Originally published in 1987, this book traces the broad outlines of urban food policy, drawing attention to the limited knowledge of regional social history. Urban food supply systems in Africa have developed very fast, in the midst of societies in which food production was not in general oriented to feeding distant populations of 'specialist consumers'. Institutional and political links had to be forged between town and country if food supply was to be cheap and predictable. This volume explores the political and material dynamics of urban food supply through 4 case studies: Kano, Yaoundé, Dar es Salaam and Harare.
Table of Contents
1. Introduction Jane I. Guyer 2. Brittle Trade: A Political Economy of Food Supply in Kano Michael Watts 3. Feeding Yaoundé, capital of Cameroon Jane I. Guyer 4. A Century of Food Supply in Dar es Salaam: From Sumptious Suppers for the Sultan to Maize Meal for a Million Deborah F. Bryceson 5. The Development of Food Supplies to Salisbury (Harare) Paul Mosley 6. Comparative Epilogue Jane I. Guyer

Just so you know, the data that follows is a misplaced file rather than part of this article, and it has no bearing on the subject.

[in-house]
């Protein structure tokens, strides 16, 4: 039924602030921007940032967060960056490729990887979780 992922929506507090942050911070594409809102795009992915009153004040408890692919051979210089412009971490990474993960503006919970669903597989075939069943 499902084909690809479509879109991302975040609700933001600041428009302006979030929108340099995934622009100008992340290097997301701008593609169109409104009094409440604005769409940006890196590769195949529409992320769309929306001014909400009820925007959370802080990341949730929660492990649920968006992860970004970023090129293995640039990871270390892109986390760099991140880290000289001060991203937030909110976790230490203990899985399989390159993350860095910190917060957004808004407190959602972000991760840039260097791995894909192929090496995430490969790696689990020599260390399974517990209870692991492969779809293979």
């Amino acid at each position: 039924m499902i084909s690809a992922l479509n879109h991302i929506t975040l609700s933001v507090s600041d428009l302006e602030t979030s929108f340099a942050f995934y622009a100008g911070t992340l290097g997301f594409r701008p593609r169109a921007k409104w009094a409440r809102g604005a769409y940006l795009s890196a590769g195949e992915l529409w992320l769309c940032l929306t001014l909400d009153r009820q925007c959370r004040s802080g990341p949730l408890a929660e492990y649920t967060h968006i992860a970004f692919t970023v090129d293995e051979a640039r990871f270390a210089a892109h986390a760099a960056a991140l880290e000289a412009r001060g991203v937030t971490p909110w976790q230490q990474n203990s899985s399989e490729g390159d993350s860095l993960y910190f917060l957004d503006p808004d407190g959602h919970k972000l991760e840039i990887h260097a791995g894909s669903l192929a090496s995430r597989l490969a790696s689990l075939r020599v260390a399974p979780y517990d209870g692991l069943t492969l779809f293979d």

Jane I. Guyer (born 31 December 1943) is the George Armstrong Kelly Professor in the Department of Anthropology at The Johns Hopkins University. Before coming to Hopkins, Guyer taught at Northwestern University, Harvard University, and Boston University. She has published extensively on economic development in West Africa, on the productive economy, the division of labor, and the management of money. She was elected to the National Academy of Sciences in 2008 and serves on several international and national committees, including the International Advisory Group to the World Bank and the governments of Chad and Cameroon on the Chad–Cameroon Petroleum Development and Pipeline Project, the Lost Crops of Africa panel published by the National Academy, and the Board and Executive Committee of the African Studies Association. Her research has been celebrated for her contributions not just to empirical research but theoretical discourse on several topics.